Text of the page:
To explain further: With window units ice almost always starts on the bottom center, so start with that spot with the mini-split as well. In 5% or so of cases we've heard that the ice was starting from a different place, so IF you have a problem (95% sure you won't!) then look to see where the ice first starts to form and move the sensor there.
Be really careful about sticking the FIN sensor in the fins, because they can get SLICED on the sharp fins -- so open up a spot in the fins with a screwdriver or pen or pencil and then carefully insert the sensor into that spot, and then gently push the fins back around the sensor so it doesn't fall out.
Just as with a window unit, you only want to push the tip end of the sensor into the fins about 1/4-1/3 of an inch so the tip is full in the fins, but not sticking out the back side of the fins at all.
If you have to change the location of the sensor (95% sure you won't have to, but just in case!), it's VERY easy to "bend the fins" back into place after you pull the sensor out. They are very "bendy" aluminum so it doesn't hurt anything.
- Finding the ROOM sensor on the air conditioner is sometimes a bit harder with mini-splits than it is with window units. On window units it's right in the middle of the fins, but on mini-splits it's often on the top back side and it's a bit short.
So it's there (and it's the ONLY thing that's on the fins) but it can be a bit harder to see. That's why we tell people to try to find it before they install the mini-split on the wall, so you don't have to put your head in an odd angle to find it.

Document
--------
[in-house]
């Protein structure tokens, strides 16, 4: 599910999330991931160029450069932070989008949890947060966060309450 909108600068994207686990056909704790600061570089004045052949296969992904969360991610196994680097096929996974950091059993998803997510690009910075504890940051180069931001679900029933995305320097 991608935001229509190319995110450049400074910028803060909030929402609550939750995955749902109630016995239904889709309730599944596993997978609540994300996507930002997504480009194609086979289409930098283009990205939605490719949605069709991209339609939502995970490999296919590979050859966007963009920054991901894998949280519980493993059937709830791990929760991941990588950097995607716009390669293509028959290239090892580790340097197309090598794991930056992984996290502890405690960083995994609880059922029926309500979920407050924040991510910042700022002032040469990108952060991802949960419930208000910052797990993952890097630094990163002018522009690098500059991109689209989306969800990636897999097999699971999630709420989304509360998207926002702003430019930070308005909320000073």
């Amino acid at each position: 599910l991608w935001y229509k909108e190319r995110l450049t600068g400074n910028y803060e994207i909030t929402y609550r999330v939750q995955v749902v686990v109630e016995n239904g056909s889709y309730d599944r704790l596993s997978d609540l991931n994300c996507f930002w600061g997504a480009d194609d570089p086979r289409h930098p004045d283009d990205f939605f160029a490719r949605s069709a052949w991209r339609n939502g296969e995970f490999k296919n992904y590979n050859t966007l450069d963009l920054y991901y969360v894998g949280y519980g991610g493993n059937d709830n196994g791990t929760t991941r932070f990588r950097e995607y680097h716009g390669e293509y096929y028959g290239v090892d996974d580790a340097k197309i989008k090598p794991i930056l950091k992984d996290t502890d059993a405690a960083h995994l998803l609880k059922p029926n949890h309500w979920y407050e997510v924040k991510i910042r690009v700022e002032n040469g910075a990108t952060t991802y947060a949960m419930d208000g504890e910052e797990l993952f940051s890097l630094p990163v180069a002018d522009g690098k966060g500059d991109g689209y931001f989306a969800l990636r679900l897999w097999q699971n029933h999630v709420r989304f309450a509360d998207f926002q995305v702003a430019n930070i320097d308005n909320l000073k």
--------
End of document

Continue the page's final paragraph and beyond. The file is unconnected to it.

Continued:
And sometimes it's hidden in other weird places! That's annoying. If you have trouble finding yours (the installer should know where the room sensor is) I can give you more ideas. So let me know after you've looked really well if you still can't find it and your installer can't easily point it out to you.
- SECONDARY SENSORS: This is also the same as with window units. It is covered in #9 of our instructions. Most mini-splits do not have secondary sensors, but a few have TWO sensors. If you see multiple secondary sensors, just remove the one that is
lowest and let it hang (don't attach it to the aluminum foil like I say to do in the instructions, that is unnecessary).
They are easy to find if you have them, attached to coolant pipes. In our instructions for window units I say that the sensors are put into COPPER CUPS attached the the coolant pipes. That's true with some brands of mini-splits, but more often I've seen that they are attached to the coolant pipes with plastic "wire ties".
You might not even have one! But if you hook it up and it's not getting very cold, or it's happening VERY slowly then it's worth looking to see if you do. That's it!
Here are some pictures of where to find the secondary sensor:
The mini-split with the housing taken off:
A close up on the right hand side where the secondary sensor is:
And this is what your looking for: